Asteroid Ryugu is rich in organic molecules that could be building blocks of life. The discovery was made when scientists took a first look at a sample collected by the Hayabusa2 spacecraft.
Japan Aerospace Exploration Agency‘s (JAXA) Hayabusa2 spacecraft collected samples from Ryugu, located 347 million kilometers from Earth, in February 2019. The samples were then returned to Earth in December 2020 and extracted in Japan in 2021. A small amount, 30 milligrams of that sample, was then analyzed by the international organic analysis team at NASA‘s Goddard Space Flight Center.
The sample collected from Ryugu contains several so-called prebiotic organic substances, including different types of amino acids that living beings use to build essential proteins. These proteins are essential for regulating chemical reactions and forming structures like hair and muscles. The molecules found can also be created by non-living processes, such as chemical reactions that can occur on asteroids.
Ingredients for living beings
The results add further credibility to the theory that the basic ingredients needed to kick-start the development of life on Earth may have arrived from space. “The presence of prebiotic molecules on the asteroid’s surface suggests that the uppermost surface grains of Ryugu have the potential to protect organic molecules. Despite the hostile environment caused by solar heating, ultraviolet irradiation, and cosmic ray irradiation” said the lead author of the research published in Science (rif.), astrobiologist Hiroshi Naraoka.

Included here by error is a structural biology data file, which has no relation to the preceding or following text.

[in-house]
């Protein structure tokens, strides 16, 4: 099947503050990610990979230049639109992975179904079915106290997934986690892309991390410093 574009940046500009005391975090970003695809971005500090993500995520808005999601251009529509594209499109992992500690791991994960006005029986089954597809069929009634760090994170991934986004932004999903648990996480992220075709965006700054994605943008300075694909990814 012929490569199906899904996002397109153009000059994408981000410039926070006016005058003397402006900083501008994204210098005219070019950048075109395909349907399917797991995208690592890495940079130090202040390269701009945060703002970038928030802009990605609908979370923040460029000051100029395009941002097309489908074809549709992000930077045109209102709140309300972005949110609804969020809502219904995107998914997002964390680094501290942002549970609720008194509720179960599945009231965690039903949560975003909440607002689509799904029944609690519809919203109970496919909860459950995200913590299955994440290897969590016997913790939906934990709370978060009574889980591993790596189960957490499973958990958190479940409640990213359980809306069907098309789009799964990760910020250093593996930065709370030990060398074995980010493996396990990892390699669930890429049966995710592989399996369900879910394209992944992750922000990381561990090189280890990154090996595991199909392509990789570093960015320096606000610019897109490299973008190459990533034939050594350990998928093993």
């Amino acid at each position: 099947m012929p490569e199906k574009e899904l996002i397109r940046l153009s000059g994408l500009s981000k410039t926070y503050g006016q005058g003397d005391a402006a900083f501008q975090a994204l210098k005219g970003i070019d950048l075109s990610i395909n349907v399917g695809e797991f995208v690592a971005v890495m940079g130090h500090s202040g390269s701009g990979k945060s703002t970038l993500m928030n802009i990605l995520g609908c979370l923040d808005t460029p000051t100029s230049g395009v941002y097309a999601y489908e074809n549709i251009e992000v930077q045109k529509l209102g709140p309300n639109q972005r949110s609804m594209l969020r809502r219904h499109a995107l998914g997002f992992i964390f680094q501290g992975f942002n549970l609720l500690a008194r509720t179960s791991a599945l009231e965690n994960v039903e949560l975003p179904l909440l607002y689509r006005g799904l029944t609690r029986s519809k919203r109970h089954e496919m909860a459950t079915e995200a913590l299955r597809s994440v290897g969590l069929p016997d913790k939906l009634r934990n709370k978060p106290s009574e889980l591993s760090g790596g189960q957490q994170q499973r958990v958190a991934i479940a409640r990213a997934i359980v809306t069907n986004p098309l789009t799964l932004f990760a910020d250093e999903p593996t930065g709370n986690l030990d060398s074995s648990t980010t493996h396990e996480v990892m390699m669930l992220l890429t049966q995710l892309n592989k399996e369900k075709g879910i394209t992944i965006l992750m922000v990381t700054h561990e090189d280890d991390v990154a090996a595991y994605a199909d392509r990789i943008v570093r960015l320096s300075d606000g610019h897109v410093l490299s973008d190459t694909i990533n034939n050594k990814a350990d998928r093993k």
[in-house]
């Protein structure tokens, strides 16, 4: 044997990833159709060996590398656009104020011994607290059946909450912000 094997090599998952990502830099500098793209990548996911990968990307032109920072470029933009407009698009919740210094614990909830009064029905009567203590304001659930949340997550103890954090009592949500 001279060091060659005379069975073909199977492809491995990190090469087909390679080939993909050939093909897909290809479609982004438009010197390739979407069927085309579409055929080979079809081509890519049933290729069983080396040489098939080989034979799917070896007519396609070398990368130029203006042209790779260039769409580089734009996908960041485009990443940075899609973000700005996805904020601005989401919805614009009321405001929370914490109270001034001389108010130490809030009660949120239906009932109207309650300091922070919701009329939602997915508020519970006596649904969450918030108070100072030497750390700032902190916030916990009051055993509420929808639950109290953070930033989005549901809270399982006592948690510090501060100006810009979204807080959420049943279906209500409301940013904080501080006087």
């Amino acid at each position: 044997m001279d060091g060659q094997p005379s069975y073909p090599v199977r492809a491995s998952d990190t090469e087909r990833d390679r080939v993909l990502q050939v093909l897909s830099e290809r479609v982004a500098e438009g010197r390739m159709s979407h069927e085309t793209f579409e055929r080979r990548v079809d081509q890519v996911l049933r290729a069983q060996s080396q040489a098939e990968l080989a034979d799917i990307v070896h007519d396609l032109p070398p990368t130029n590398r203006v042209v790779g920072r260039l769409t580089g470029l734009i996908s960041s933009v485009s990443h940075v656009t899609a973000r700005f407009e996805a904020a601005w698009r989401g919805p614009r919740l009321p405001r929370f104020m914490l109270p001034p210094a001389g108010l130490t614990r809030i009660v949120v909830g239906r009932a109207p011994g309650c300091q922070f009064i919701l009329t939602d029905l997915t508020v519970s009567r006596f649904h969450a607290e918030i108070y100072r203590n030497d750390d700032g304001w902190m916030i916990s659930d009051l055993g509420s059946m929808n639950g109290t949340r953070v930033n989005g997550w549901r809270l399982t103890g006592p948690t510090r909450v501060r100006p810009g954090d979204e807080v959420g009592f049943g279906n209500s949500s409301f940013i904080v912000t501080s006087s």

“These molecules can be transported throughout the solar system, potentially dispersing as interplanetary dust particles after being expelled from the asteroid’s top layer by impacts or other causes”. The term organic molecules describes a wide range of compounds based on carbon coupled with hydrogen, oxygen, nitrogen, and sulfur. These five elements are the building blocks of all forms of life on our planet.
All compounds that derive from these five atoms can be created by chemical reactions that do not involve living beings. This means that chemical processes inside asteroids can create ingredients for life. The search for these chemical processes that could have led to the emergence of life on Earth is known as prebiotic chemistry.
The first organic analysis of an asteroid
In the Ryugu sample rich in organic molecules, prebiotic molecules that form in the presence of liquid water were also found. Water is essential for life and essential for forming aliphatic amines, carboxylic acids, polycyclic aromatic hydrocarbons, and heterocyclic compounds containing nitrogen.
“So far, Ryugu’s amino acid results are mostly consistent with what has been seen in carbon-rich meteorites exposed to water in space” said co-author Jason Dworkin. The Ryugu sample lacks sugars and DNA and RNA components that have been discovered in other carbon-rich asteroids. The team suspects that these compounds are present in Ryugu but are below the detection limits given the small mass of the sample examined for this research.
This new research represents the first organic analysis of the Ryugu sample that will be studied for many years to come. Future investigations will include comparing the Ryugu sample with samples from the Bennu asteroid collected in 2020. “We will make a direct comparison between the Ryugu and Bennu asteroid samples when NASA’s OSIRIS-REx mission returns them to Earth in 2023″ Dworkin said. “OSIRIS-REx is expected to return a much larger sample mass from Bennu. This will provide another important opportunity to search for traces of organic building blocks of life on a carbon-rich asteroid“.